Our new activity is a candy cart. We provide “Old Time Candy at Old Time Prices.” We sell candy from the 1930’s, 40’s, and 50’s to senior citizens for the price of a penny or a nickel that they receive when they hit a target during our Nerf gun activity. Kendall and I learned from our Mentor, Dr. Michelle Gowan that the memory is like a pen. When you first write with it, the ink is strong and dark. As you get older, the writing starts to fade and it is hard to read. It is so neat to see a person who can’t remember things about that morning tell you all about buying three butterscotch candies for a penny in their past. They can tell you the name of the store, the town they lived in and lots of other details. It is amazing how some simple candy helps these people remember things that happened before I was born.
What’s been the most rewarding part of your work?
The most rewarding part of my work has been seeing a person learn something new and enjoy it. I have taught fifth graders about Bernoulli’s principles. I have taught the elderly how to shoot Nerf guns.
My maternal grandmother died when I was in the third grade. She had dementia and it is an awful disease. With the candy cart, Kendall and I are able to bring memories flooding back to these people. It is so fun to see them excited to tell us stories.
One of my most treasured items are these thank you notes from the students at LH Williams. These are the kids that received the uniforms I purchased.
Can you share a story of a specific person or moment that stood out to you while you were volunteering?
We went to a nursing home and did Nerf gun day. I was talking to one of the residents and he was more active than the others. He could walk around and was more physically capable. We were standing there talking and he asked me what I was doing tomorrow. I said that I was going to be back here to do a science day. We went on to talk about aerodynamics and he said, “I’m so thankful for all the liveliness that you brought back into this nursing home.”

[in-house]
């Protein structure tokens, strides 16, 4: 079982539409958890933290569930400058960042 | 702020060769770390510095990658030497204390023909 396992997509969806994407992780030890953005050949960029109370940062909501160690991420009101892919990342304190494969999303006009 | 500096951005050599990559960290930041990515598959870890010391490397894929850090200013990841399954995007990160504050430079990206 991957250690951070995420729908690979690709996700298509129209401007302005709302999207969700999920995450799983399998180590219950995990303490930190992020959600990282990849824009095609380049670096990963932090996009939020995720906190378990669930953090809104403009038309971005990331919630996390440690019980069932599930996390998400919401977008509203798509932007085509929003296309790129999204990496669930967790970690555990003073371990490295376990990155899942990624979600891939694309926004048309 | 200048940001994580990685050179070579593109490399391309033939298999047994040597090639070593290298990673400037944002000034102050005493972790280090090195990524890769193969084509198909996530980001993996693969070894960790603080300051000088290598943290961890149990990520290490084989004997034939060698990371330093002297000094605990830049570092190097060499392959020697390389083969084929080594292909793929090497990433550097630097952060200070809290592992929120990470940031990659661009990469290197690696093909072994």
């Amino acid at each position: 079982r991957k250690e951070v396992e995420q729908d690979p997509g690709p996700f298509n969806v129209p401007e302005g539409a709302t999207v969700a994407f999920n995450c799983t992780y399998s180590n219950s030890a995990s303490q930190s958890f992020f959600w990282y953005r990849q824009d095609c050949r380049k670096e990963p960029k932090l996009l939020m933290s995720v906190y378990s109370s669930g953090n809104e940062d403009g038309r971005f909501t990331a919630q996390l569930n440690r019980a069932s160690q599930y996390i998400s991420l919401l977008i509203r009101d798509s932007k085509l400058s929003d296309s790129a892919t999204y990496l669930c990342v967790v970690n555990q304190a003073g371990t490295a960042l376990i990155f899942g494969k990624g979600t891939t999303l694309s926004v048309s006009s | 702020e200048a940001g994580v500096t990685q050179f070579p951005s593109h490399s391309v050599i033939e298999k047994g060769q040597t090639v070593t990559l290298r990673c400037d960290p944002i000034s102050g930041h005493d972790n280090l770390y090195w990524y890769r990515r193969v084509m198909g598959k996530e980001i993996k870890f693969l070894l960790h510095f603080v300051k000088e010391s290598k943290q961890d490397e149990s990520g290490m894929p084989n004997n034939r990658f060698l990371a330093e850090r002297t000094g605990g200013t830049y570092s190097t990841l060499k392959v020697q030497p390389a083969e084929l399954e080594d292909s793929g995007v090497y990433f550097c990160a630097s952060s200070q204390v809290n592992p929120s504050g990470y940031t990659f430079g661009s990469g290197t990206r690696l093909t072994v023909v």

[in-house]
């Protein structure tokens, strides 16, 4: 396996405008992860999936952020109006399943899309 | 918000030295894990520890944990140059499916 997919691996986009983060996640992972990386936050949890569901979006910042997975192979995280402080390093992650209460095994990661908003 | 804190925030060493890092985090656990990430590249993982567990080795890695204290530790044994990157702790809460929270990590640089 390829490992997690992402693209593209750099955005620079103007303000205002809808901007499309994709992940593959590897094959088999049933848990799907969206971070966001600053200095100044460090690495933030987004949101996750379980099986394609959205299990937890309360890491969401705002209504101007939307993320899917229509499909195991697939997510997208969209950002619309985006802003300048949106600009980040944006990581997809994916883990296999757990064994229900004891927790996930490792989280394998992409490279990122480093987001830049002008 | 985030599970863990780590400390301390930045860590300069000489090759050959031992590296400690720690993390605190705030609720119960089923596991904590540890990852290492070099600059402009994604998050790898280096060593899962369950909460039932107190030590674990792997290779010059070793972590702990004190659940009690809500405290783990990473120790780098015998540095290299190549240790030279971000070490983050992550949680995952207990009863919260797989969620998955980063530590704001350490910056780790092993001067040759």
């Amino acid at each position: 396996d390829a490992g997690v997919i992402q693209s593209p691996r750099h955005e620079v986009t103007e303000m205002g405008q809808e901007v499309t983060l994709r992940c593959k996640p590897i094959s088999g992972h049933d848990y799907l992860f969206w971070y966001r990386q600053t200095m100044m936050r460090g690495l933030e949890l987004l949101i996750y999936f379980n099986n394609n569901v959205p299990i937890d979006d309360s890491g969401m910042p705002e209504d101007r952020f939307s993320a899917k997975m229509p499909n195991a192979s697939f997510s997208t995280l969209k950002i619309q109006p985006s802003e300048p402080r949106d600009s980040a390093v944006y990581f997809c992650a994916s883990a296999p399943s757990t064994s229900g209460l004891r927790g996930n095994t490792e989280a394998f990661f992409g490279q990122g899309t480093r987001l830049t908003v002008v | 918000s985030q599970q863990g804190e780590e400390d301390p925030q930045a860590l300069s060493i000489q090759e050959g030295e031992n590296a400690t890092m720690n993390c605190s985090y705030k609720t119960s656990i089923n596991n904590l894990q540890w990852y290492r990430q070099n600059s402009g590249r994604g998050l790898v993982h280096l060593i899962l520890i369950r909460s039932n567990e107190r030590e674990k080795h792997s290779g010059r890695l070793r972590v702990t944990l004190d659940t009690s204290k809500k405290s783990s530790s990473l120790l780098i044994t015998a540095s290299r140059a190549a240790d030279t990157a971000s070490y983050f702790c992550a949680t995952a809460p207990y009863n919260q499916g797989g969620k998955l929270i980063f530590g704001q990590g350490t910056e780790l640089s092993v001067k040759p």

What have you learned through your experiences as a volunteer?
I have learned a lot over these last few years. My favorite Bible verse is 1 Timothy 4:12. “Don’t let anyone look down on you because you are young, but set an example for the believers in speech, in conduct, in love, in faith and in purity.” It would have been easy to say that at age 14 I was too young to do anything to help a bunch of third graders. It would have been easier to sit at home during the summer and play video games instead of shooting Nerf guns with the elderly. I have learned that my community of friends and family support me a lot. They donate to my projects. They believe this world can be a better place. It might be as simple as donating $20 to buy a kid a new pair of pants or donating three boxes of Little Debbie Cakes that I can give to senior citizens. People want to see teens get involved and make this world a better place.
Are there any future partnerships, programs, or events that you are excited about?
We will be taking our candy cart to a senior living center in October. We will also be taking our Nerf guns to a nursing home in the fall. We expect to do Senior Summer Camp again next summer at a local nursing home.
Why do you think it’s important for others to give back?
There are a lot of people out there that people don’t recognize. They need to be. There are so many people on the streets out there in my city, Macon, that don’t have the things that I have right now. I’m standing in my living room with a nice TV and air conditioning all around me, but they don’t have that. When I realized this back in 9th grade, it was a call of action. I prayed about it and I finally decided to do something about it because I felt like it was wrong.
What do you want people to learn from your story?
Get out and do something, anything. Take some old time candy to friends in a nursing home. Get them to tell you stories from their childhood. Teach them something you enjoy. I promise you that every person I have met likes to shoot Nerf guns. It makes people smile. I want people to make the community they are in better by bringing a smile to someone’s face.
Do you want to make a difference in your community like Ben? Visit All For Good for local volunteer opportunities.
This Post was written by Alicia Lee.